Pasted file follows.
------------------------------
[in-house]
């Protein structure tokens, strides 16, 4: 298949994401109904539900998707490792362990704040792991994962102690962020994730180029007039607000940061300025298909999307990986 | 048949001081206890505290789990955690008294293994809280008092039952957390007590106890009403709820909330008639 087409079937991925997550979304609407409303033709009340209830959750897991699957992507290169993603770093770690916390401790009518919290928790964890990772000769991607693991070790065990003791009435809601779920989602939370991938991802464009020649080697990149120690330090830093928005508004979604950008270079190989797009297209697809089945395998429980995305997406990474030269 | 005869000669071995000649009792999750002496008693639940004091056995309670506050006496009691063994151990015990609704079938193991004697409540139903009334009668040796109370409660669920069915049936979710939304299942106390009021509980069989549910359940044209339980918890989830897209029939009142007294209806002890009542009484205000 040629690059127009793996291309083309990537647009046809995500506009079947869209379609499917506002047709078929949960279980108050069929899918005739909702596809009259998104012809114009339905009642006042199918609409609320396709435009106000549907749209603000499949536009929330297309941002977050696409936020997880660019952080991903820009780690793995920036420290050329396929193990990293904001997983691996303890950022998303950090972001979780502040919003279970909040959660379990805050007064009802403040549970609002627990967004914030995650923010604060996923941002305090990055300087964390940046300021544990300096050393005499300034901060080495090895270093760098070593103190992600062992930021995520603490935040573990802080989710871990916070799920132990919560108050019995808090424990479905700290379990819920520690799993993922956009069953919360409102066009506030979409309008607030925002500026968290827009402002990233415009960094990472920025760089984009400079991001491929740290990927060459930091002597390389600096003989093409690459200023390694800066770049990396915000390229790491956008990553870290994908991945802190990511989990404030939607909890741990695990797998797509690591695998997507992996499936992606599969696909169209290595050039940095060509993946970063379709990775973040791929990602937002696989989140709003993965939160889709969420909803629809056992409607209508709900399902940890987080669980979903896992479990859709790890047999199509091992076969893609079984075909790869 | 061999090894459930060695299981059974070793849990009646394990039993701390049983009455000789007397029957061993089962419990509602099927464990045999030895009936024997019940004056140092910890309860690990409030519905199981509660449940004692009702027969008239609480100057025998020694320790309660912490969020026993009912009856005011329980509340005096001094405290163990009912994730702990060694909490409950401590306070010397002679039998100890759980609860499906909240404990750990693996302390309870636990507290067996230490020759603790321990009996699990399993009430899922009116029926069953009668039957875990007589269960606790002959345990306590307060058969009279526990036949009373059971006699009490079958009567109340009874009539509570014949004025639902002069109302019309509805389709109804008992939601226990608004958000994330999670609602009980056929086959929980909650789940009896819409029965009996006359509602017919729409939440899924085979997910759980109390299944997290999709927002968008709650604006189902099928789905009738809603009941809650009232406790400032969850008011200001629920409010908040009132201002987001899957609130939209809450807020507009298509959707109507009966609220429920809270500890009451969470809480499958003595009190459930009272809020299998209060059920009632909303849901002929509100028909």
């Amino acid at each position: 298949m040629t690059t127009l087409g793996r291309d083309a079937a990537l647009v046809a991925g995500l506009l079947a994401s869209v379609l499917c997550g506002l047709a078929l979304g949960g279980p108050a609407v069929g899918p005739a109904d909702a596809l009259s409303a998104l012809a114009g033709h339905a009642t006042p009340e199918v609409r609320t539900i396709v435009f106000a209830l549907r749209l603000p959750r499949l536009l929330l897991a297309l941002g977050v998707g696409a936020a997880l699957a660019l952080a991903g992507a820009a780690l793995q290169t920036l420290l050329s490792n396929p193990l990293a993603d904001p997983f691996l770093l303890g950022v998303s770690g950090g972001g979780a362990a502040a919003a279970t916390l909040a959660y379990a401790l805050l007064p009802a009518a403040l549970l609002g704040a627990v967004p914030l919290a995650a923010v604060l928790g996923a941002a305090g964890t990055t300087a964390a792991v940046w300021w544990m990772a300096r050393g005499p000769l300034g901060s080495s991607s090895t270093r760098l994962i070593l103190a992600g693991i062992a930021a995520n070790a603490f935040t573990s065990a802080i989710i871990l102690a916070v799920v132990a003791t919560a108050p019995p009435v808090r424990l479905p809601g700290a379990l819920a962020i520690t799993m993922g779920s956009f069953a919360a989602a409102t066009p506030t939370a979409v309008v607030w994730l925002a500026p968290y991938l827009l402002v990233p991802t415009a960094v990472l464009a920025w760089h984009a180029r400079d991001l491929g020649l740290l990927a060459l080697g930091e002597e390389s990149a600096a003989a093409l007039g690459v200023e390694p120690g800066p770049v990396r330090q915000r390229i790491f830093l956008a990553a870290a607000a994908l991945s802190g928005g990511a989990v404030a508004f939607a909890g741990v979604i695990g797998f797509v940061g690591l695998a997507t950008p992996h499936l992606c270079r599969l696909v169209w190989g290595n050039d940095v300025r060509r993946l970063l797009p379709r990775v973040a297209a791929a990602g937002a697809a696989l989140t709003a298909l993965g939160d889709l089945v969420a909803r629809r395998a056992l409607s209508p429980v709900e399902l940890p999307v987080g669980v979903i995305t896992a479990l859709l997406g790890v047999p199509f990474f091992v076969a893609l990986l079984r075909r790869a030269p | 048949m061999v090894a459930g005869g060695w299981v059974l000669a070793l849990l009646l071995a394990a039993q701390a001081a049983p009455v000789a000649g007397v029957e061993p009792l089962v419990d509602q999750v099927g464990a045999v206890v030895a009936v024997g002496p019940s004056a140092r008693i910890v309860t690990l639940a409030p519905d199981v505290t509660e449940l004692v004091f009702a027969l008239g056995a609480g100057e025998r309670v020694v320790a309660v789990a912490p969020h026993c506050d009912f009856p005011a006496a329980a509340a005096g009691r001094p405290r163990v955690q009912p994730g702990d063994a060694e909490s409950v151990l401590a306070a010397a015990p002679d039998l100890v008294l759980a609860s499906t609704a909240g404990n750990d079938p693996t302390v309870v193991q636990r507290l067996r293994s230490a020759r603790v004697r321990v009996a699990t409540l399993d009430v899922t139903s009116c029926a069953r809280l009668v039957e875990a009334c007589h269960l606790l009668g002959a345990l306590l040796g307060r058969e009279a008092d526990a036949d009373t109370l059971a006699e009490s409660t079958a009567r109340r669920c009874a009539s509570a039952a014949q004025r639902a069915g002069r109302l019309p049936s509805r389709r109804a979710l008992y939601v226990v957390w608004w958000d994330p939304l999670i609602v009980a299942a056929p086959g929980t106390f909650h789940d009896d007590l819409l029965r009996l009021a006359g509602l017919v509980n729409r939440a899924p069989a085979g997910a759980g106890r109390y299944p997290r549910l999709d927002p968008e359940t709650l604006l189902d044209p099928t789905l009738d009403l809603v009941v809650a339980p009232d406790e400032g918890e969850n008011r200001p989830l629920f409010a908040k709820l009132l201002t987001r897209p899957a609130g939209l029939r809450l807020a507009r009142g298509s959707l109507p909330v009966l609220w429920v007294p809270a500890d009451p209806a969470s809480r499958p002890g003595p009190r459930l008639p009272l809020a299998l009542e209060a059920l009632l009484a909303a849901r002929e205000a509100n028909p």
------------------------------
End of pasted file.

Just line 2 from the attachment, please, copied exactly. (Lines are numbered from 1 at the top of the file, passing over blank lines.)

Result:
């Protein structure tokens, strides 16, 4: 298949994401109904539900998707490792362990704040792991994962102690962020994730180029007039607000940061300025298909999307990986 | 048949001081206890505290789990955690008294293994809280008092039952957390007590106890009403709820909330008639 087409079937991925997550979304609407409303033709009340209830959750897991699957992507290169993603770093770690916390401790009518919290928790964890990772000769991607693991070790065990003791009435809601779920989602939370991938991802464009020649080697990149120690330090830093928005508004979604950008270079190989797009297209697809089945395998429980995305997406990474030269 | 005869000669071995000649009792999750002496008693639940004091056995309670506050006496009691063994151990015990609704079938193991004697409540139903009334009668040796109370409660669920069915049936979710939304299942106390009021509980069989549910359940044209339980918890989830897209029939009142007294209806002890009542009484205000 040629690059127009793996291309083309990537647009046809995500506009079947869209379609499917506002047709078929949960279980108050069929899918005739909702596809009259998104012809114009339905009642006042199918609409609320396709435009106000549907749209603000499949536009929330297309941002977050696409936020997880660019952080991903820009780690793995920036420290050329396929193990990293904001997983691996303890950022998303950090972001979780502040919003279970909040959660379990805050007064009802403040549970609002627990967004914030995650923010604060996923941002305090990055300087964390940046300021544990300096050393005499300034901060080495090895270093760098070593103190992600062992930021995520603490935040573990802080989710871990916070799920132990919560108050019995808090424990479905700290379990819920520690799993993922956009069953919360409102066009506030979409309008607030925002500026968290827009402002990233415009960094990472920025760089984009400079991001491929740290990927060459930091002597390389600096003989093409690459200023390694800066770049990396915000390229790491956008990553870290994908991945802190990511989990404030939607909890741990695990797998797509690591695998997507992996499936992606599969696909169209290595050039940095060509993946970063379709990775973040791929990602937002696989989140709003993965939160889709969420909803629809056992409607209508709900399902940890987080669980979903896992479990859709790890047999199509091992076969893609079984075909790869 | 061999090894459930060695299981059974070793849990009646394990039993701390049983009455000789007397029957061993089962419990509602099927464990045999030895009936024997019940004056140092910890309860690990409030519905199981509660449940004692009702027969008239609480100057025998020694320790309660912490969020026993009912009856005011329980509340005096001094405290163990009912994730702990060694909490409950401590306070010397002679039998100890759980609860499906909240404990750990693996302390309870636990507290067996230490020759603790321990009996699990399993009430899922009116029926069953009668039957875990007589269960606790002959345990306590307060058969009279526990036949009373059971006699009490079958009567109340009874009539509570014949004025639902002069109302019309509805389709109804008992939601226990608004958000994330999670609602009980056929086959929980909650789940009896819409029965009996006359509602017919729409939440899924085979997910759980109390299944997290999709927002968008709650604006189902099928789905009738809603009941809650009232406790400032969850008011200001629920409010908040009132201002987001899957609130939209809450807020507009298509959707109507009966609220429920809270500890009451969470809480499958003595009190459930009272809020299998209060059920009632909303849901002929509100028909």